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    Depression Among Older Americans

    Watch for these signs to prevent clinical depression in a loved one

    En español | Depression in older people is understandable, but certainly not inevitable. Sad events — the loss of a spouse, fragile health and transitioning away from the working world — can take their toll. Some sense of melancholy after such events is normal. But if your parent feels more than just blue and it lasts for a long time, it may be clinical depression.

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    Depression among seniors can be common- AARP Caregiving Resource Center tips about treating depression

    Recognizing the signs of depression in a loved one early is key to the successful initiation of a treatment strategy. — Photo by Red Chopsticks/Getty Images

    More common — and more dangerous — among older people

    As the brain ages, the supply of blood and chemicals that affect mood changes, leaving older people more susceptible to depression. The condition can be serious: Those over 65 have the highest suicide rate.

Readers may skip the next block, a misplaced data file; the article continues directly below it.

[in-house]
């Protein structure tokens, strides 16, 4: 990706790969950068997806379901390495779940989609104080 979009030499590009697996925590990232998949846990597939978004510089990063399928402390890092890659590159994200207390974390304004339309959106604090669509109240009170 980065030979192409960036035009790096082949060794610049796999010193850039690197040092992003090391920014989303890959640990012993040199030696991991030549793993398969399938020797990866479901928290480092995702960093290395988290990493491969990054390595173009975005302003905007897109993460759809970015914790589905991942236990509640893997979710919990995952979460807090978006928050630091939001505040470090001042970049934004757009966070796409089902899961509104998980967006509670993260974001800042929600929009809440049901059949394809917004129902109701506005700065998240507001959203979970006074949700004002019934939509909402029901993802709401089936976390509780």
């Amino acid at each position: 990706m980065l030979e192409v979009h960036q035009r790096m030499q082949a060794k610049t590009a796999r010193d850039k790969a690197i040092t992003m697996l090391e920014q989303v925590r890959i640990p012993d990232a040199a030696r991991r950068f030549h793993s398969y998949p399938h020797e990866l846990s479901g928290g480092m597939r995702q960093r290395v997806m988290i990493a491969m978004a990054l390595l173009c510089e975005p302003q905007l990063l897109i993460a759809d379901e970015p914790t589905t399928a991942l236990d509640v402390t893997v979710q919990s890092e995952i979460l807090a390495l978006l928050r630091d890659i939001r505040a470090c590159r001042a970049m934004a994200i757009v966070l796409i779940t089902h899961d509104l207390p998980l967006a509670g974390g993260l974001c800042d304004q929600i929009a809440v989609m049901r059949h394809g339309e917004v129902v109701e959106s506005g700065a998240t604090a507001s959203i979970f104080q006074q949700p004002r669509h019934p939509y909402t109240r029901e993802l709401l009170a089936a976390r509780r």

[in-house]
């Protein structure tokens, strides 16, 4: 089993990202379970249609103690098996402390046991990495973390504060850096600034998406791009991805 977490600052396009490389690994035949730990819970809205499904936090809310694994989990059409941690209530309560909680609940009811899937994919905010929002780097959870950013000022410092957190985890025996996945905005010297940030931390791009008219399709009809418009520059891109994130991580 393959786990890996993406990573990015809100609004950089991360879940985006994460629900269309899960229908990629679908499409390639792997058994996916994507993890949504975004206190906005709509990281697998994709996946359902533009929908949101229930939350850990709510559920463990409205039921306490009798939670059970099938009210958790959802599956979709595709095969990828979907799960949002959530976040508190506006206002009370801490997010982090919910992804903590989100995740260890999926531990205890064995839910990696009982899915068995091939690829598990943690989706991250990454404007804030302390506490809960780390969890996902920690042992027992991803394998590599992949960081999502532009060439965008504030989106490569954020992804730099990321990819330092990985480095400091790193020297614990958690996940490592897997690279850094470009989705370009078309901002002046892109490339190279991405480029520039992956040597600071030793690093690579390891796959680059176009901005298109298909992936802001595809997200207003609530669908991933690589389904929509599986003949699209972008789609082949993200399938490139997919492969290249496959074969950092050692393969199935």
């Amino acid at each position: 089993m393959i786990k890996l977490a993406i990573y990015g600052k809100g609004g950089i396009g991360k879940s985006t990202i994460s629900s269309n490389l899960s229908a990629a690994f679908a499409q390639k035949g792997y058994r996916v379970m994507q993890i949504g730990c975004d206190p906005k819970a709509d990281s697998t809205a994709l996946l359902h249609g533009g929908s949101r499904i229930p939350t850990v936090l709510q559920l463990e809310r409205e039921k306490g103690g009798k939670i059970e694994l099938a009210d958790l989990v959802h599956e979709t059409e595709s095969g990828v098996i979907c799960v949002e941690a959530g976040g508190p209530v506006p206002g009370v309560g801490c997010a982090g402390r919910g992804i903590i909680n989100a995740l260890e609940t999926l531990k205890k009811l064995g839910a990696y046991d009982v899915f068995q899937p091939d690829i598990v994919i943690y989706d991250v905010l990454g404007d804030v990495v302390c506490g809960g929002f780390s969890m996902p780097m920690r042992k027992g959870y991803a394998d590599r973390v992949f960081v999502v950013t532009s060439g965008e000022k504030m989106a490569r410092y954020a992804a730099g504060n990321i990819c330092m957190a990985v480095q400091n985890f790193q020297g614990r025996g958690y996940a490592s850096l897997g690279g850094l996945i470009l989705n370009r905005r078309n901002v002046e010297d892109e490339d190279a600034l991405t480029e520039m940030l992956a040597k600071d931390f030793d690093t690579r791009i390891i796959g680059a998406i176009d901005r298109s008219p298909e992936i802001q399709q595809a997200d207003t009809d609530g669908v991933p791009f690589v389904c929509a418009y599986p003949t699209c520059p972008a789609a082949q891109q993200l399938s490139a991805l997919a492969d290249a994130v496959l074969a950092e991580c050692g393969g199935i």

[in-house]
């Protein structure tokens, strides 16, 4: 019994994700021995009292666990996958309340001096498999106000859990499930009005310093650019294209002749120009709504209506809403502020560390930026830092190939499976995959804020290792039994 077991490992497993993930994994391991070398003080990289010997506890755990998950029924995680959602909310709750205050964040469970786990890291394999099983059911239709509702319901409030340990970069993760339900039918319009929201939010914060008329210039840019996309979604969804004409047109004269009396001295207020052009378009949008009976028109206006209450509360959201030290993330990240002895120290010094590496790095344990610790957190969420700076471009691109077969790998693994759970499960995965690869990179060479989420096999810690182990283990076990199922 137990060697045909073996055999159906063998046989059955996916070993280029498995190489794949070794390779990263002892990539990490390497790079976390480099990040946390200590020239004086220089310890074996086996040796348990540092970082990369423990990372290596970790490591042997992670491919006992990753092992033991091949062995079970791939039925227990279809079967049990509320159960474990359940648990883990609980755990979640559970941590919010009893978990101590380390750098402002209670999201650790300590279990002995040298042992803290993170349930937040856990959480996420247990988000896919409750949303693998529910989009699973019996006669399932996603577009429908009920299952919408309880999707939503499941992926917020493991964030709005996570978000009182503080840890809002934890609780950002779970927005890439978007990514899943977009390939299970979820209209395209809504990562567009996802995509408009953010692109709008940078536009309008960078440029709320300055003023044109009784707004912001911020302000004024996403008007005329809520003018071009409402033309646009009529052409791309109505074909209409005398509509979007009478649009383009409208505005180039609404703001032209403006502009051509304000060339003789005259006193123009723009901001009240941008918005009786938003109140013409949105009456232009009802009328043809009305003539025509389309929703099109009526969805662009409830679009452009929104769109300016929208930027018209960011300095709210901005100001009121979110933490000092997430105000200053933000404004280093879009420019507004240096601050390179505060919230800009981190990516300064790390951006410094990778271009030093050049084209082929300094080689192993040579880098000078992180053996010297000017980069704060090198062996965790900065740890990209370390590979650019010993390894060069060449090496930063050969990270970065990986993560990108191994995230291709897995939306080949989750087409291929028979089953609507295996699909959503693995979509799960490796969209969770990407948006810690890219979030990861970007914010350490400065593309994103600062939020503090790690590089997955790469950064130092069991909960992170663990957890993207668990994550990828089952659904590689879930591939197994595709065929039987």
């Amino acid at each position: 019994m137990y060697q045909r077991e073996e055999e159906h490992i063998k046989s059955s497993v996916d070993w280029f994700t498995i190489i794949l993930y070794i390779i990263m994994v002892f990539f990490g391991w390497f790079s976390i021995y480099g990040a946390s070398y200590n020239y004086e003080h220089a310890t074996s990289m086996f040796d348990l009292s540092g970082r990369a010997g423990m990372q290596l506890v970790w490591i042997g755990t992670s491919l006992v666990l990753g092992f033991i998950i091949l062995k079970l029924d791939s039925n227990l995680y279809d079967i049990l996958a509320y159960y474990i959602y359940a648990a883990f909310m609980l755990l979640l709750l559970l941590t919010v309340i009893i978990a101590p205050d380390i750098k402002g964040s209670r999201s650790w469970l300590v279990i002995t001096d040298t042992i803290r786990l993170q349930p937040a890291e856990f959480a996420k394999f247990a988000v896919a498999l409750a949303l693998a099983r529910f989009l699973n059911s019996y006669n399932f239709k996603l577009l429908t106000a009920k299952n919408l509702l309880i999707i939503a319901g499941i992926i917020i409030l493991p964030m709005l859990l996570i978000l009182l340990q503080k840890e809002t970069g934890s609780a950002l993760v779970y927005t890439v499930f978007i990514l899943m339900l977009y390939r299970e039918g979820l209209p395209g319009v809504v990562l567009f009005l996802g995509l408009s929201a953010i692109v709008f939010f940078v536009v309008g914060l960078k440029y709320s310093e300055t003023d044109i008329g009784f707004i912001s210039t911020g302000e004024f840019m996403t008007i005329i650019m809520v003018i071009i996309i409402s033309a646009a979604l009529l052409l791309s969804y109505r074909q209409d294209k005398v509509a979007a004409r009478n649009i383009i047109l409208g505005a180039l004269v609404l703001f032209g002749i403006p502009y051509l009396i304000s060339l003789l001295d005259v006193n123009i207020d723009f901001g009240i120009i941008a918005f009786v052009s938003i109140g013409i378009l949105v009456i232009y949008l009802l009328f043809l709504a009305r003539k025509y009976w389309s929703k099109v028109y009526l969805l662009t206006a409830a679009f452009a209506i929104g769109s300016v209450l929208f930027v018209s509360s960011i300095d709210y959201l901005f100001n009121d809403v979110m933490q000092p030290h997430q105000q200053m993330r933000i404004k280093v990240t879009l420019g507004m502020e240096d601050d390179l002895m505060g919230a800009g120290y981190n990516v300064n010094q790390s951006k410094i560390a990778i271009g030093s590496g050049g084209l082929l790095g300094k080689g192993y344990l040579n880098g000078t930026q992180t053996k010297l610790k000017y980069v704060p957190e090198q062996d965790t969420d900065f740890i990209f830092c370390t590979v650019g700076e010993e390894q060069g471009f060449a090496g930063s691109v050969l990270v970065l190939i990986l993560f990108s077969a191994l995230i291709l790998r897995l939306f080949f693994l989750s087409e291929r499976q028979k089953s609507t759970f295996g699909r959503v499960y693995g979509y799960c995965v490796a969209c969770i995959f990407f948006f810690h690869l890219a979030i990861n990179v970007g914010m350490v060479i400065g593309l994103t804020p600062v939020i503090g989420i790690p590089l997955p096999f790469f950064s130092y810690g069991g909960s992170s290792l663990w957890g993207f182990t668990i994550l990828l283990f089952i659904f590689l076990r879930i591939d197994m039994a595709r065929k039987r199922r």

Medicine and therapy can make a difference. Studies show that more than 80 percent of those with depression feel better with treatment. Talk to your loved one's doctor if you think he or she might benefit from medication or counseling.

    Studies show that depression interacts with chronic pain in a vicious cycle of despair. Careful, monitored treatment with antidepressants can break the cycle, easing the pain and renewing an older parent's outlook on life.

    Watch for these signs

    Symptoms of clinical depression vary from one person to another, but doctors say to keep an eye out for five or more of these symptoms, especially if they persist for more than two weeks:

    • A persistent sad, anxious or empty mood
    • Sleeping too little or too much
    • Difficulty concentrating, remembering or making decisions
    • Reduced appetite or weight loss or increased appetitive and weight gain
    • Fatigue or lack of energy
    • Loss of interest or pleasure in activities that once brought pleasure
    • Restlessness or irritability
    • Persistent physical symptoms that do not respond to treatment, including headaches, chronic headaches, constipation or other digestive disorders
    • Feeling guilty, hopeless or worthless
    • Thoughts of death or suicide

    Also of interest: 10 medications that might get you down. »

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